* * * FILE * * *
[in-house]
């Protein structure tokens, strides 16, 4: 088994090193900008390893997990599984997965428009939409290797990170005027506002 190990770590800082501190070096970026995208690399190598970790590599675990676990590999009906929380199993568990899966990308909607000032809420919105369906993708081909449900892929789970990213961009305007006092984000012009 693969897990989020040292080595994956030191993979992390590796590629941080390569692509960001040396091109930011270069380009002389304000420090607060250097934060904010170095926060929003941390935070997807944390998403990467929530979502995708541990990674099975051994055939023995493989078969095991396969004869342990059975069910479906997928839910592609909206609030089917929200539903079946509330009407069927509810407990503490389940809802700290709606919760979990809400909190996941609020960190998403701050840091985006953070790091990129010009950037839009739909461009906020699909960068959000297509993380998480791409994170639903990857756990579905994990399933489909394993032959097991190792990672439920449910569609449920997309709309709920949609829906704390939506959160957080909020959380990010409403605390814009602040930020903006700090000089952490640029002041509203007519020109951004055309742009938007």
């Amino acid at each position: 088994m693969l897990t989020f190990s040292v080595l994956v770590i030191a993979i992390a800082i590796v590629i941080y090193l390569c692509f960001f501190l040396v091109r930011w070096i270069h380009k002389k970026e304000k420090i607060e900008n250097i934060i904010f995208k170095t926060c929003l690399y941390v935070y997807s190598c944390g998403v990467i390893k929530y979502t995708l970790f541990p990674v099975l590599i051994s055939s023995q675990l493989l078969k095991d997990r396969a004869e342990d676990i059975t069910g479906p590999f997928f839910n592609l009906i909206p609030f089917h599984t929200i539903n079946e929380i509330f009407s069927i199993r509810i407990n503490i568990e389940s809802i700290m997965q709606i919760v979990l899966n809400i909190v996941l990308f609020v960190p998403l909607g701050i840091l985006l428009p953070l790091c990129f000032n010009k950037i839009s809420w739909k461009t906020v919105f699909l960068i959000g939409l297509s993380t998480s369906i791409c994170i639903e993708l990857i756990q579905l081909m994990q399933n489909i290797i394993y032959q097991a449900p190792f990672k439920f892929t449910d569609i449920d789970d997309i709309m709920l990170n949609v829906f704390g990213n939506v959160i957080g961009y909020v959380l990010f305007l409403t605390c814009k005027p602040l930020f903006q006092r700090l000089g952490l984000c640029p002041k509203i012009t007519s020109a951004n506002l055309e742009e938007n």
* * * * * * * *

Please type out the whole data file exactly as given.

[in-house]
């Protein structure tokens, strides 16, 4: 088994090193900008390893997990599984997965428009939409290797990170005027506002 190990770590800082501190070096970026995208690399190598970790590599675990676990590999009906929380199993568990899966990308909607000032809420919105369906993708081909449900892929789970990213961009305007006092984000012009 693969897990989020040292080595994956030191993979992390590796590629941080390569692509960001040396091109930011270069380009002389304000420090607060250097934060904010170095926060929003941390935070997807944390998403990467929530979502995708541990990674099975051994055939023995493989078969095991396969004869342990059975069910479906997928839910592609909206609030089917929200539903079946509330009407069927509810407990503490389940809802700290709606919760979990809400909190996941609020960190998403701050840091985006953070790091990129010009950037839009739909461009906020699909960068959000297509993380998480791409994170639903990857756990579905994990399933489909394993032959097991190792990672439920449910569609449920997309709309709920949609829906704390939506959160957080909020959380990010409403605390814009602040930020903006700090000089952490640029002041509203007519020109951004055309742009938007």
């Amino acid at each position: 088994m693969l897990t989020f190990s040292v080595l994956v770590i030191a993979i992390a800082i590796v590629i941080y090193l390569c692509f960001f501190l040396v091109r930011w070096i270069h380009k002389k970026e304000k420090i607060e900008n250097i934060i904010f995208k170095t926060c929003l690399y941390v935070y997807s190598c944390g998403v990467i390893k929530y979502t995708l970790f541990p990674v099975l590599i051994s055939s023995q675990l493989l078969k095991d997990r396969a004869e342990d676990i059975t069910g479906p590999f997928f839910n592609l009906i909206p609030f089917h599984t929200i539903n079946e929380i509330f009407s069927i199993r509810i407990n503490i568990e389940s809802i700290m997965q709606i919760v979990l899966n809400i909190v996941l990308f609020v960190p998403l909607g701050i840091l985006l428009p953070l790091c990129f000032n010009k950037i839009s809420w739909k461009t906020v919105f699909l960068i959000g939409l297509s993380t998480s369906i791409c994170i639903e993708l990857i756990q579905l081909m994990q399933n489909i290797i394993y032959q097991a449900p190792f990672k439920f892929t449910d569609i449920d789970d997309i709309m709920l990170n949609v829906f704390g990213n939506v959160i957080g961009y909020v959380l990010f305007l409403t605390c814009k005027p602040l930020f903006q006092r700090l000089g952490l984000c640029p002041k509203i012009t007519s020109a951004n506002l055309e742009e938007n």